TORCH stands for

These are collectively called TORCH infections and tests to detect them as TORCH test.

All of these are maternal infections that affect fetus in pregnant women. They either spread to the fetus through placenta or directly affect the baby at the time of birth during normal vaginal delivery.

Most of these are silent, relatively without symptoms and do not have any dramatic presentation in adults. But they result in abortions, congenital anomalies, blindness, deafness, mental retardation and stillbirths. This makes the diagnosis very important both for treatment or the decision to abort. Only the detection is not enough but it is also important to know whether the fetus is affected or not?


  1. Women with previous history of abortion(s)
  2. Non pregnant women so that she can be easily treated, in case of an infection, to prepare for safe pregnancy and delivery.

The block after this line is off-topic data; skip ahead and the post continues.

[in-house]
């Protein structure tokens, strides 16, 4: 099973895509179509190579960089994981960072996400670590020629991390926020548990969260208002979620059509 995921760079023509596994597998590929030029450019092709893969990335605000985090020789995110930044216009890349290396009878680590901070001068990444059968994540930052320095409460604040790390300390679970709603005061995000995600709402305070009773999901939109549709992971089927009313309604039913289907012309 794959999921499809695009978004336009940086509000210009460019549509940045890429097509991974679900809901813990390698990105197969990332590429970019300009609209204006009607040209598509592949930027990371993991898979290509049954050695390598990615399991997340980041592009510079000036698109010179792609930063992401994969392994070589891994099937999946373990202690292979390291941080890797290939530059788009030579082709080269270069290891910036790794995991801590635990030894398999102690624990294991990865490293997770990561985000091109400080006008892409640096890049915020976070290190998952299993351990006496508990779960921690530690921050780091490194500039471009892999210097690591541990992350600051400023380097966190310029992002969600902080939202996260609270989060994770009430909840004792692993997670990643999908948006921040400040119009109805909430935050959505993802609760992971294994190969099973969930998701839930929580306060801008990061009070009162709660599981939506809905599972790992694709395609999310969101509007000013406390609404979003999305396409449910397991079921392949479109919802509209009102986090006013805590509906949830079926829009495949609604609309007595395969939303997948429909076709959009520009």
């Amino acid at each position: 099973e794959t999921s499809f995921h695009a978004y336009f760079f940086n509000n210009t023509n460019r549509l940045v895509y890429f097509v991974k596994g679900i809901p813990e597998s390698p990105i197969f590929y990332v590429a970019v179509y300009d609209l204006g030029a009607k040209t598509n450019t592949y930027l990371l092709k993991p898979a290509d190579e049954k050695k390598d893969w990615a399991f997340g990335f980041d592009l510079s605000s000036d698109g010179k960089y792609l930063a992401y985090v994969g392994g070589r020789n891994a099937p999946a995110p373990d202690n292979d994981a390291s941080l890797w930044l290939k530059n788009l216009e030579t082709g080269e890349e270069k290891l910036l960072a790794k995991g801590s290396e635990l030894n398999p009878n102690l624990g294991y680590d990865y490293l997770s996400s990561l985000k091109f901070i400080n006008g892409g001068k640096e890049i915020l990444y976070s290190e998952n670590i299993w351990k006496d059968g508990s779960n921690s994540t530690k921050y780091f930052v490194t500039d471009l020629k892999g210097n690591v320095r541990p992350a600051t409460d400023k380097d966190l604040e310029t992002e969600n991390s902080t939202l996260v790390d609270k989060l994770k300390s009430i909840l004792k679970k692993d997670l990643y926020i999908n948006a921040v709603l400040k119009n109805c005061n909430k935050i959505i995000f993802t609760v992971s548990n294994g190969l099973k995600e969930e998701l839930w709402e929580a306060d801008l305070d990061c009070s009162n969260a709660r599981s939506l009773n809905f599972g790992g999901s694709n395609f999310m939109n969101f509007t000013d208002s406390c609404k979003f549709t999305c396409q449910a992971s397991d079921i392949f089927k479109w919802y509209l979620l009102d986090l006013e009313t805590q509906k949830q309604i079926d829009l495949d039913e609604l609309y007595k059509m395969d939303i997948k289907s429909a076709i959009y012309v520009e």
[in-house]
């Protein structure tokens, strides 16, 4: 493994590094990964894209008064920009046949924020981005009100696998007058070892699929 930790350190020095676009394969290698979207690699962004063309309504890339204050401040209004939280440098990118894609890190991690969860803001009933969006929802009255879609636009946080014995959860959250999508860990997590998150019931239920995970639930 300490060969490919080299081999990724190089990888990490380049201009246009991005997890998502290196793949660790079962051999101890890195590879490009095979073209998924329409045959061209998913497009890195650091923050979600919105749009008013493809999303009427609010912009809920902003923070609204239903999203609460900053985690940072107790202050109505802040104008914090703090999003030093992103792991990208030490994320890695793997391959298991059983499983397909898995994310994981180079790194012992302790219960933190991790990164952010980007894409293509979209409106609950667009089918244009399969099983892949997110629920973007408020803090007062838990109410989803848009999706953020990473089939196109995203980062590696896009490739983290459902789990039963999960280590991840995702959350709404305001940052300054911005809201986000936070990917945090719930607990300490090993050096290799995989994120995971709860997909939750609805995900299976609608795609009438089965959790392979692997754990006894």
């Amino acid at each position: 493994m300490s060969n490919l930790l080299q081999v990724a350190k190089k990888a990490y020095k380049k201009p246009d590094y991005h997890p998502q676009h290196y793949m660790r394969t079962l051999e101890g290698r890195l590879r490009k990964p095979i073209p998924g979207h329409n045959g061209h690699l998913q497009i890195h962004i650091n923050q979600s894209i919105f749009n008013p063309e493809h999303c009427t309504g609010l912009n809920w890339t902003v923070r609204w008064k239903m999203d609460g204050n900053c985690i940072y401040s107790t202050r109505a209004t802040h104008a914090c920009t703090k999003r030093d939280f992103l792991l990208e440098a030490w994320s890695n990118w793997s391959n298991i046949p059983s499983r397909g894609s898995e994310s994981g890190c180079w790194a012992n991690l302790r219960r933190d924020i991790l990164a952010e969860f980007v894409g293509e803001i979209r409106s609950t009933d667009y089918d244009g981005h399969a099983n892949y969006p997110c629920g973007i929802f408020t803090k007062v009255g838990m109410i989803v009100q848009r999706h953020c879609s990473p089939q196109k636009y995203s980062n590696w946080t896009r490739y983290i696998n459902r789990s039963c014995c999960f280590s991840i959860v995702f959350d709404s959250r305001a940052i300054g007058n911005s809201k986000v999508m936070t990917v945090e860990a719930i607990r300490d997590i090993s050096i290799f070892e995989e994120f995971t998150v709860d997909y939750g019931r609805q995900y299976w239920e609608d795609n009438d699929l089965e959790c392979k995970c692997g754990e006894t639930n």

While asking for TORCH tests the doctor will ask for IgM & IgG and both give valuable information.

Significance of IgM

IgM is the first antibody produced as the result of body’s immune response, which lasts for a very short time (1-3 weeks). Presence of IgM indicates acute/recent/ongoing infection.

Significance of IgG

In an immune response, IgM is followed by IgG. It remains in the serum for a longer period of time and its presence indicates chronic infection. In case of Rubella and Toxoplasma, presence of IgG confers lasting immunity to the patient for the respective infection.

These infections are suspected if the patients presents with one or more of the following clinical features

  1. Infant is small for date.
  2. Early jaundice with increased direct bilirubin.
  3. Bleeding spots.
  4. Enlarged Liver and spleen
  5. Problems with eyes (Chorioretinitis, keratitis, conjunctivitis, cataracts, retinopathies and microphthalmia) leading blindness
  6. Other congenital anomalies.
  7. Anaemia with evidence of destruction of red cells, low platelets and Disseminated Intravascular Coagulation (DIC).